I live and work on North Lamar between North Loop and Koenig. It’s the first place I’ve lived in Texas that enables anything close to an urban lifestyle.
Meaning that I live in a nice little apartment and can easily walk to several shops and restaurants. I can bike to HEB in ten minutes, and the MetroRapid buses take me to most of where I need to go throughout the city.
It’s not perfect, but I overwhelmingly prefer this arrangement to anywhere else I’ve lived. And it turns out that if you want to make it better, maybe you can.
Today, there isn’t a crosswalk in the 2000ft between North Loop and Koenig. Between those intersections, there are a few dozen shops and restaurants and six bus stops. There are more of both just outside those boundaries. All this to say, people dash across the street all the time.
This dangerous situation happens across Texas, but transportation officials are starting to try to fix it. TXDOT, the Texas Transportation Institute, Farm&City, and others who are contributing to the Texas Strategic Highway Safety Plan are working right now on a countermeasure specifically looking at “the distance needed between safe pedestrian crossings”. Long term, this SHSP could result in big shifts of focus, funding, and priorities.
This situation is not safe for me and my neighbors today! Furthermore, dashing across the street is one thing for the able-bodied, but what are the nearly 20% of Austinites with disabilities supposed to do? On a similar stretch of Lamar a bit further north, 15 people have died in the last 7 years. One of them, Donald Norton, was crossing Lamar in a motorized wheelchair in a long stretch where the street lacks continuous sidewalks without a safe crossing.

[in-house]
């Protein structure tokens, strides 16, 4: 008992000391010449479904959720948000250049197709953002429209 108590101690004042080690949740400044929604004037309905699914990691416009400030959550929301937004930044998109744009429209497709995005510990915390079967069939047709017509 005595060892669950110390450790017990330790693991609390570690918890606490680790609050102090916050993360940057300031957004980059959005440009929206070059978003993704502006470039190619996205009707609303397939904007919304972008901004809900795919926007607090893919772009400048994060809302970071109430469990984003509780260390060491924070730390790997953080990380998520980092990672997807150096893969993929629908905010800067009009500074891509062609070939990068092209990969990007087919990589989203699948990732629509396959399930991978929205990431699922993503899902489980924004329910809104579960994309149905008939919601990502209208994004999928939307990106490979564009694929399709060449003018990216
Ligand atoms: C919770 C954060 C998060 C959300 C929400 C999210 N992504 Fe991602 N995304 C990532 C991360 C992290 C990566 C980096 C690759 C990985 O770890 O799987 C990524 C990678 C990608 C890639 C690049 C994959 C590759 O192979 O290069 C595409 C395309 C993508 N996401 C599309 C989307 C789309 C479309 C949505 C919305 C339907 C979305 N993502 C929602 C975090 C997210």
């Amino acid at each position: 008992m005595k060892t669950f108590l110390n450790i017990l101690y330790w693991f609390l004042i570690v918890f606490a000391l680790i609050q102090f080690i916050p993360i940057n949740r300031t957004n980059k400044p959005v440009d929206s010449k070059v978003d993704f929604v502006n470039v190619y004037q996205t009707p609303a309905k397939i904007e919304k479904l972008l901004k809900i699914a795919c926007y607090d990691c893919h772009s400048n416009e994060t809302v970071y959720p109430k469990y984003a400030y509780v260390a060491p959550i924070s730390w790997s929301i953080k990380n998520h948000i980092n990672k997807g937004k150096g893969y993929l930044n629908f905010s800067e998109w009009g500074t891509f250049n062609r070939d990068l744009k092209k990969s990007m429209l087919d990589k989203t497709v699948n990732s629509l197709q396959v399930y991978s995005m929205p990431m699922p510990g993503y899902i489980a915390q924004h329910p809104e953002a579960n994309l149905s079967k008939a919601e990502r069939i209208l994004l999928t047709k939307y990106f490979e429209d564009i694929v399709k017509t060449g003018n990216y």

However there are solutions, and fortunately, the city of Austin provides the opportunity to pursue safer streets. On April 4, I called 311 to request a Pedestrian Hybrid Beacon at Houston Street, about halfway between the two intersections.
To be honest, it seems to me that there should be three crosswalks in between North Loop and Koenig, but even adding one PHB anywhere in between would be a huge boon to safety – significantly fewer people will risk running across the street if there’s a safer way nearby. NACTO estimates that people generally don’t want to walk more than three minutes to cross.
It is only nine days after I called 311, but I got my wish! I suspect it was other people’s wishes too, because it took only a week for ATD to get back to me: “We are currently constructing a traffic signal at N. Lamar and Houston… We are working toward having this signal in place by the end of April/beginning of May.”
Sure enough, I stepped out for lunch yesterday to find that the city was installing not just a PHB, but a new traffic signal.
To what extent am I responsible? I’m not sure. What matters to me is that there is this wonderful avenue for anyone in Austin to identify public problems and advocate for solutions, and that the Austin Transportation Department has made significant strides in developing safety intervention programs like this, with the ability to actually respond.
These opportunities to build safer streets are available throughout Texas, and not just for crosswalks. You can call 311 and request services from Public Works, Transportation Departments, etc. The largest Texas cities collectively spend hundreds of millions of dollars annually on transportation, some of it may as well be steered by residential input. All cities and counties should develop the capabilities to respond promptly, after verifying the need and design based on actual data and current best practices.